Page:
Brushy Creek Journal
Wednesday August 31, 2016
Partly Sunny 91°F/33°C in Cedar Park, Texas
Cloudy 68°F/20°C in Falmouth, United Kingdom
Don Barrett, my old radio buddy and blogger from LARadio.com sent me an email telling me that he had posted a blurb about my new book, LST 920: Charlie Botula’s Long, Slow Target!(Amazon Books) on the home page of his web site, LARadio.com. Don went on to tell me, OK Mike!
Now that you’ve written your first
book, the easy part is done. Now comes the real work – PROMOTING YOUR BOOK!
Don followed that note with a flurry of follow-up emails, each with a list of suggestions on promoting my contribution to American history. It was a good list of ideas. After all, Barrett is an accomplished author himself, and his Los Angeles Radio People occupies a place of honor in my own bookcase. (Partly because I am one of the LARPs, as he calls us, and I am mentioned in his book).
My book has a way to go before it appears on the New York Times Best Seller List, or is picked up by Oprah’s Book Club, but it is starting to sell and Amazon Books is keeping tabs on my royalties. So, I can honestly consider myself an author, not just an old retired guy who dabbles in writing. And, even more than seeing sales and royalties, I’m starting to get feedback from my readers.
When I went to my email inbox this morning, I found a note from Curt Pederson, a neighbor of one of the crewmembers of LST 921, the ship that was torpedoed in the U boat attack on my dad’s convoy. That survivor, Charles “Chuck” Watson of Tumwater, Washington was the ship’s cook aboard the LST 921 and suffered severe injuries in the attack. As Pederson told me in his note, We were neighbors and friends with WWII amputee, Chuck Watson, for over 25 years. We knew he was a cook on LST 921 and knew his ship was torpedoed. He never knew much about August 14, 1944 until I started to print out your blog on LST 920 and your father. You filled in so many unanswered questions.
Chuck’s ordeal is described in an eyewitness account by LST 921 crew member Lloyd Meeker, who survived the torpedo attack after a harrowing escape from the ship’s flooding engine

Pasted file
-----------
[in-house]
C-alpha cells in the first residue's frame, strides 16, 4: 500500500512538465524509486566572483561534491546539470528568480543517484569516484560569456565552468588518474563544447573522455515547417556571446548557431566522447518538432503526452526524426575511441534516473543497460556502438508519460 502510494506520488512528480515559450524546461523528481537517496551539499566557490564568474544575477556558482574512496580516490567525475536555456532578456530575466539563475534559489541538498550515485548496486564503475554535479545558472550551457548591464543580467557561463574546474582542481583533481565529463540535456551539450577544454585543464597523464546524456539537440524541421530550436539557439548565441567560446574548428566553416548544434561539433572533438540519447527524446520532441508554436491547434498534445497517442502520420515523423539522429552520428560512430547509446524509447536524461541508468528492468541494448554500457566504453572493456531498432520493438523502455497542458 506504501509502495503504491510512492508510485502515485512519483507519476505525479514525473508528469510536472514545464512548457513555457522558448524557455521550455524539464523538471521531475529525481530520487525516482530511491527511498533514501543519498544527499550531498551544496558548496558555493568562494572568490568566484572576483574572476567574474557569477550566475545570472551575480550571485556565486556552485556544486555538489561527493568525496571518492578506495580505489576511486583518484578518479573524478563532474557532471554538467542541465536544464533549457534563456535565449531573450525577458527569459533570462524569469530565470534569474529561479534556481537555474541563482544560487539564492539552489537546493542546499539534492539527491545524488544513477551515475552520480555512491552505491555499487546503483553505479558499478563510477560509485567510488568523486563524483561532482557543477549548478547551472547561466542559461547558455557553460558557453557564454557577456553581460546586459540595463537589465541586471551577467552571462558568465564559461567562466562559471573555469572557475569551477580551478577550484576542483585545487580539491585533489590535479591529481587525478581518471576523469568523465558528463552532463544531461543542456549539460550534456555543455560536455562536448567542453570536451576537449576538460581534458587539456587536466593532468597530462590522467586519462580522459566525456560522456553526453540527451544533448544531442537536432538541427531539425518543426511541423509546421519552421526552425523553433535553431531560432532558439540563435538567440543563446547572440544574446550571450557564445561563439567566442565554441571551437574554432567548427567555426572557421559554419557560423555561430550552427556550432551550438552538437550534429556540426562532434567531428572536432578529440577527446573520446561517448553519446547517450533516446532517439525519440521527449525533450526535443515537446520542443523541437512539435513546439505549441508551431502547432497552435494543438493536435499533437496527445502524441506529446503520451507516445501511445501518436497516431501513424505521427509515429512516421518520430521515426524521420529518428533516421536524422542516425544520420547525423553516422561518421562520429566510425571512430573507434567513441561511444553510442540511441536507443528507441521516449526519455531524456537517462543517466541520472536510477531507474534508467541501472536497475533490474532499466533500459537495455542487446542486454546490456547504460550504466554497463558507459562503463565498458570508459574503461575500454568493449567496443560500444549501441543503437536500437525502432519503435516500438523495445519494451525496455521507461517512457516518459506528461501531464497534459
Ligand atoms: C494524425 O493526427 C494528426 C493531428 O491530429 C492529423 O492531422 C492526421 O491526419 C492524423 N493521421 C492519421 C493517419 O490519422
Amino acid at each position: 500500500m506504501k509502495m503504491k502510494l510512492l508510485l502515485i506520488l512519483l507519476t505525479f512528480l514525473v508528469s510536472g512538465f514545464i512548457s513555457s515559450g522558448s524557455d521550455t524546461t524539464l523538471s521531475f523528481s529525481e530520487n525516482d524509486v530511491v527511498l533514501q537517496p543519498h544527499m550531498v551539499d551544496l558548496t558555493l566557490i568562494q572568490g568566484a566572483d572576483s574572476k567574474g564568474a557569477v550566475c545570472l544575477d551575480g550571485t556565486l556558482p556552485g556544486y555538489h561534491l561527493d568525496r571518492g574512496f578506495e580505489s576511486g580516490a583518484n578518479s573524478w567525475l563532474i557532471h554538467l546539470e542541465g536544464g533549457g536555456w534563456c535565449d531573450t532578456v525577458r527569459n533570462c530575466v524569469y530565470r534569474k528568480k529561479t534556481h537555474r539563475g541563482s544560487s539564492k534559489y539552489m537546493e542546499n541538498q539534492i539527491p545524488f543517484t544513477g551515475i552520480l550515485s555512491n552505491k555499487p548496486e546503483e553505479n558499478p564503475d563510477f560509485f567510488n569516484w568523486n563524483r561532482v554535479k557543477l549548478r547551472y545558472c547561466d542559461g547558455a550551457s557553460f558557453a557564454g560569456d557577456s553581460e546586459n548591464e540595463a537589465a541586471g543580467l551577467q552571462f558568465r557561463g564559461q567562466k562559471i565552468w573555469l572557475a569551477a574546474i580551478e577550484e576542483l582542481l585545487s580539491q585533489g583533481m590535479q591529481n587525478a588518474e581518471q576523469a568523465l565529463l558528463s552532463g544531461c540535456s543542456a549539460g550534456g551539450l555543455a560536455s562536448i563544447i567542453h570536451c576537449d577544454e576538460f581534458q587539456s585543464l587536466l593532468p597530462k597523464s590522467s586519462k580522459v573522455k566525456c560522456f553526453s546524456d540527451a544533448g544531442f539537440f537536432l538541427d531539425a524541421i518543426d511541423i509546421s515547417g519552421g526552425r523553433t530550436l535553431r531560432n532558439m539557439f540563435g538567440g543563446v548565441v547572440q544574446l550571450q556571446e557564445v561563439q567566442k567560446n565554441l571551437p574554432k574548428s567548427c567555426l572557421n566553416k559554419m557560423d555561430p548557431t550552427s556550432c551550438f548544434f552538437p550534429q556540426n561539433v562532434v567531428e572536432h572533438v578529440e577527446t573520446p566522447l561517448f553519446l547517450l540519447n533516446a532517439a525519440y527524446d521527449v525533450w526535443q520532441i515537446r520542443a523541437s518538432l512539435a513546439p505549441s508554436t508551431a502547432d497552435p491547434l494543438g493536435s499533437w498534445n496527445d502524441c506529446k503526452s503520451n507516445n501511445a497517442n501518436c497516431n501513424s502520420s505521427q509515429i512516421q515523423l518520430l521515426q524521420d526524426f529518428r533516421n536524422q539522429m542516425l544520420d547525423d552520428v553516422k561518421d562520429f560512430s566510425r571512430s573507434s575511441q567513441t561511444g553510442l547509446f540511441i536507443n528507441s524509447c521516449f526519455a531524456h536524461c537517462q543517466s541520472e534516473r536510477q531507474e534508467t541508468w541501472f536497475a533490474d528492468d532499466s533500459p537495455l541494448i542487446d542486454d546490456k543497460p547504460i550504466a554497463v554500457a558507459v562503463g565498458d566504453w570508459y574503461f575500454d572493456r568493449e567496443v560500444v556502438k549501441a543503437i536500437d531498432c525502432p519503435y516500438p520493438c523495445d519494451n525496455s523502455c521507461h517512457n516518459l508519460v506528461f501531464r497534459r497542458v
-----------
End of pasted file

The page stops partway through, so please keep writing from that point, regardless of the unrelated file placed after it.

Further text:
room. LST 920 took us to Falmouth,
England to a Navy hospital, survivor Lloyd Meeker remembered. There were lots of cuts and broken bones.
The cook was injured the most. The last time I saw him, he had both legs and an
arm in casts. He was in traction and his jaw was wired shut. For me, it was
good to get out of my oily clothing. Finally, Meeker recalled, we were told that 43 survivors and one body
were taken off the LST 920. All of the rest of the men went down with the stern
section. As it turns out, the ship’s cook was Curt Pederson’s old neighbor,
Chuck Watson, who lost his injured leg but otherwise fully recovered from the
ordeal. Watson is now 95 years old and still working in his yard.
|What was left of LST 921!|
A lot of the men who escaped from the sinking LST 921 would not have survived the attack of U 667 if it weren’t for the skipper of LST 920. Lieutenant Harry N. Schultz, who disobeyed standing orders and ordered his ship to turn around and pick up survivors instead of remaining with the convoy, which continued to steam on to Falmouth, England. Chuck Watson never knew who, specifically, was responsible for saving his life until his friend and neighbor Curt Pederson sent him a copy of LST 920: Charlie Botula’s Long, Slow Target!
72 years have passed since that afternoon in August 1944, but it’s not too late to say Thank you for your service!, to Chuck Watson, age 95, and the other sailors who came under attack by U 667 that day.
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© By Mike Botula 2016